Today’s LATimes reports that American “officials” fear that “radical Islamists could take root in Syria.” Their concern has been piqued by the Al Nusra Front, a militant Islamic group allied with al-Qaida that seeks to replace the Assad government with an Islamic state.
Almost two weeks ago, the Jerusalem Post reported a similar story. According to an Israeli think tank, “the Nusra Front presented a significant strategic threat” that would in two years secure a stronghold in Syria comparable to the one it took al-Qaida ten years to build in Afghanistan.
The Jerusalem Post says Al-Nusra Front is a Salafi group, the LA Times refers to it as “radical Islamicist group.” Are the differing formulations significant or is this a difference without distinction?
In a 2012 New York Times op-ed, Robin Wright, a longtime Middle Eastern correspondent, warned “Don’t Fear All Islamicists, Fear Salafis.” Wright noted Salafis, “ultraconservative Sunni” Muslims have made significant inroads since the Arab spring. Supporters of Islamic governance—not unlike Puritan colonists who looked to the Bible for political models—Salafis seek to establish societies that conform to shariah. In some countries, they’ve organized political parties; in others they lead military campaigns.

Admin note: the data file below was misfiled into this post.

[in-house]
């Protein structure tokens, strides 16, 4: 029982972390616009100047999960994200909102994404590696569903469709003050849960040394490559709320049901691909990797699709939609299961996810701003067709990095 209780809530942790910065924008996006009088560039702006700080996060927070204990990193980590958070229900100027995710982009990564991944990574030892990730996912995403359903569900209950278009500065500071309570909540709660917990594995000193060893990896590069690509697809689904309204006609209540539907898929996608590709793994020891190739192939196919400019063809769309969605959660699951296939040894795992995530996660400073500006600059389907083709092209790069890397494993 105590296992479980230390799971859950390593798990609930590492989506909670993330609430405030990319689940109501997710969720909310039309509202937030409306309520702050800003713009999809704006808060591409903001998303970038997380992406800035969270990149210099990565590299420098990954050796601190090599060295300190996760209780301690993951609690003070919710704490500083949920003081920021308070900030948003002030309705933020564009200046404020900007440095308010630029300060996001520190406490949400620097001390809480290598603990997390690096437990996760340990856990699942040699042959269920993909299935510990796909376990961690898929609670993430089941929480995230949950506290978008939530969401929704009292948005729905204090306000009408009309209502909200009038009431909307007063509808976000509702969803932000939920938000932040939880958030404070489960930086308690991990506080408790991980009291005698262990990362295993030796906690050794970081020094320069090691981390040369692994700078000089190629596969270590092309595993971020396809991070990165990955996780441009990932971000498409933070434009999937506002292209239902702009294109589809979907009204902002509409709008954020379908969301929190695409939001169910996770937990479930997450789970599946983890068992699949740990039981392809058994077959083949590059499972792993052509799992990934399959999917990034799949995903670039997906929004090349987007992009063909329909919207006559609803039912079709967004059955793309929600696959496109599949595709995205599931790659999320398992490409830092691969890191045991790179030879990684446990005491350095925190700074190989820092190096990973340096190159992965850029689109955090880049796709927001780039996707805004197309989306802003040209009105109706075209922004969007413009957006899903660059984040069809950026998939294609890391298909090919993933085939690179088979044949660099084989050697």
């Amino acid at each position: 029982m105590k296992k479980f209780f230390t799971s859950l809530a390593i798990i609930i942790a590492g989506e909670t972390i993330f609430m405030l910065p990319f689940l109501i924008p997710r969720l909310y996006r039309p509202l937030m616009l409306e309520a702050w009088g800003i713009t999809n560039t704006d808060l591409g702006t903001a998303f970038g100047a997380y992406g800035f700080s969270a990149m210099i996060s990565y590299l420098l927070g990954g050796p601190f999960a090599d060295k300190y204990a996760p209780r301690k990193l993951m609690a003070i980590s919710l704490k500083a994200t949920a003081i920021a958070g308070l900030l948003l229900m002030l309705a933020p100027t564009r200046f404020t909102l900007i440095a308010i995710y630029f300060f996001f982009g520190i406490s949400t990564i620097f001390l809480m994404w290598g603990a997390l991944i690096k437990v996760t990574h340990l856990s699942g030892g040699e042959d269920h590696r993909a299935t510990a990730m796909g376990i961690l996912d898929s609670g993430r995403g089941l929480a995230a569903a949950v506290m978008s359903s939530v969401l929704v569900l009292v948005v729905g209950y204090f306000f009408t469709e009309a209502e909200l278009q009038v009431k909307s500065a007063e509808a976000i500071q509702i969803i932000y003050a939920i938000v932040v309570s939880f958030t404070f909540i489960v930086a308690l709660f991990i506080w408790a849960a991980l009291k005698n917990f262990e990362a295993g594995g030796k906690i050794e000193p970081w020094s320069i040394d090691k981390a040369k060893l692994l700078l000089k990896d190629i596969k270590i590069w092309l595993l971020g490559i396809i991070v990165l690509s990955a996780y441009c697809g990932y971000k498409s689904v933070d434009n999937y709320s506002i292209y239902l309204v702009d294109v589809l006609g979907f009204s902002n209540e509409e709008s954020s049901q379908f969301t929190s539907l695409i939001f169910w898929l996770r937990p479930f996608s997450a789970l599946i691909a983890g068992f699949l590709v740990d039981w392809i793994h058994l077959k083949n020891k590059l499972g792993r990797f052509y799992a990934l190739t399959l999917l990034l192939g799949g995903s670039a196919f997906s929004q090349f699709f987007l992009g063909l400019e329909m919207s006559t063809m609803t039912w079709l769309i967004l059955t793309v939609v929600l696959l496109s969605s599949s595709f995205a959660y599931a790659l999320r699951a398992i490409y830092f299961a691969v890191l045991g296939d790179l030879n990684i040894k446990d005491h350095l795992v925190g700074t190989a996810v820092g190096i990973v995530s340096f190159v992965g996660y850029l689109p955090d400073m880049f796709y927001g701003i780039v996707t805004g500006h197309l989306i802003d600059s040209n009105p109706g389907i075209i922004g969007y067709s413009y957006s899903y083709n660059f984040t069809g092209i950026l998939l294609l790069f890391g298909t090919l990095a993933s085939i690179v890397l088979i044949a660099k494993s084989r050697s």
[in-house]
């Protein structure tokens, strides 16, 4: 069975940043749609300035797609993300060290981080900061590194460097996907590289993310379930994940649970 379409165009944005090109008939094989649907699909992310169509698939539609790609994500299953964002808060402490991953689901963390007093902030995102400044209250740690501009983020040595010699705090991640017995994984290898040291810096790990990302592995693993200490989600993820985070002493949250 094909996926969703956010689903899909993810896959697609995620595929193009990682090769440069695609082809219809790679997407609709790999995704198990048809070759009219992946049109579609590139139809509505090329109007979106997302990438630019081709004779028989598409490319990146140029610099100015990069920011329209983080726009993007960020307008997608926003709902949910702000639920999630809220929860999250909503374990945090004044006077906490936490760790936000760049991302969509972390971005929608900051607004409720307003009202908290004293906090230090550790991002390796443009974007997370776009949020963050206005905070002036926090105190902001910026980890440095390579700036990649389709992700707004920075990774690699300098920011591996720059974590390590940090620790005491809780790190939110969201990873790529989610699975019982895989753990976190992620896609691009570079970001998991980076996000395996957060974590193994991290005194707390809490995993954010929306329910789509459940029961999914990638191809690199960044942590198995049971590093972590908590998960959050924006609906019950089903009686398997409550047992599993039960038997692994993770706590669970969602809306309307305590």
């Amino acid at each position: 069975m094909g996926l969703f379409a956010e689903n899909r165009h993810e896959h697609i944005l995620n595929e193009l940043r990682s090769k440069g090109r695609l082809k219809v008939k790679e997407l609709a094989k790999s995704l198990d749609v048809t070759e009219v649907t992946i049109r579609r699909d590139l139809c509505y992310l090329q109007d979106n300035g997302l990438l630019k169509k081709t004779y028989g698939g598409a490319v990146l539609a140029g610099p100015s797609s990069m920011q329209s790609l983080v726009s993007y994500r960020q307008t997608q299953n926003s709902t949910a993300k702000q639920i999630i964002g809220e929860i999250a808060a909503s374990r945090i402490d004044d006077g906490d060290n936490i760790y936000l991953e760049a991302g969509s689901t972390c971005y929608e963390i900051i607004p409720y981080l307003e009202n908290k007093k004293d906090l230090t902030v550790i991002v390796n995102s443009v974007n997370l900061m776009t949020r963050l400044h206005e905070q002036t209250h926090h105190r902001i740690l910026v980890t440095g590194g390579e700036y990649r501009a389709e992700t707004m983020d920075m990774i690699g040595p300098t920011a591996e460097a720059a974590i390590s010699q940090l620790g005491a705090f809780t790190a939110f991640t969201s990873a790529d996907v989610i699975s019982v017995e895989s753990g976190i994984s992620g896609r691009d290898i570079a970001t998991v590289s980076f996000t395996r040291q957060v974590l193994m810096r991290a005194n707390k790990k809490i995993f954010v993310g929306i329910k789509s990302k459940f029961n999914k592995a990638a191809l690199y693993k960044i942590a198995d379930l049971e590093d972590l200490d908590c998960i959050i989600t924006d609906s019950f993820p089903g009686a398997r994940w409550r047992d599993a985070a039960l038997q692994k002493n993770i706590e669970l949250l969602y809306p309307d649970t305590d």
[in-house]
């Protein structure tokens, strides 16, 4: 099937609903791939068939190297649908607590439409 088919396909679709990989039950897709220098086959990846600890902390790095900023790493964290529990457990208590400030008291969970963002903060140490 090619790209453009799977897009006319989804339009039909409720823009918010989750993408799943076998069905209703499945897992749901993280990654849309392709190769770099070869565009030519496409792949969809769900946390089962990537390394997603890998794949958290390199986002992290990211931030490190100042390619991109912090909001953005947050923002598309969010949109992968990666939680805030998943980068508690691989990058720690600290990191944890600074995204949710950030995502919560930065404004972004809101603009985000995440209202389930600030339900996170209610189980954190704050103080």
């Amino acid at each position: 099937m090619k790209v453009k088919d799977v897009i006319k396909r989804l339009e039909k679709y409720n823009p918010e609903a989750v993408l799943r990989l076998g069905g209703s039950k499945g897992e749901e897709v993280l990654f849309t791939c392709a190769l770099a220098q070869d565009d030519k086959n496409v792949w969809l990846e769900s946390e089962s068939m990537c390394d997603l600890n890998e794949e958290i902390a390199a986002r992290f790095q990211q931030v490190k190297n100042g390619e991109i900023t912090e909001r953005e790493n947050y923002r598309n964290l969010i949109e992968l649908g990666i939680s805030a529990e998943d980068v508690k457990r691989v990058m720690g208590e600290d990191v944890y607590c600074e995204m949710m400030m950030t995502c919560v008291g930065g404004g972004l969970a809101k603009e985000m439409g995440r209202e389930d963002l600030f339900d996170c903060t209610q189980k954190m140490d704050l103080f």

Like many religious purists, Salafis are opposed to most modern mores, including gender equality and GLBT rights. But they’re equally disinterested in human rights, democracy and personal liberty. Wright notes, “A common denominator among disparate Salafi groups is inspiration and support from Wahhabis, a puritanical strain of Sunni Islam from Saudi Arabia. Not all Saudis are Wahhabis. Not all Salafis are Wahhabis, either. But Wahhabis are basically all Salafis.”
Understanding the difference between Muslim traditions leads to awareness of the sociopolitical cleavages that are rending the Middle East. And knowing that the Saudi government has supported Salafis throughout the region makes a difference when thinking about geopolitics, diplomacy and American allies.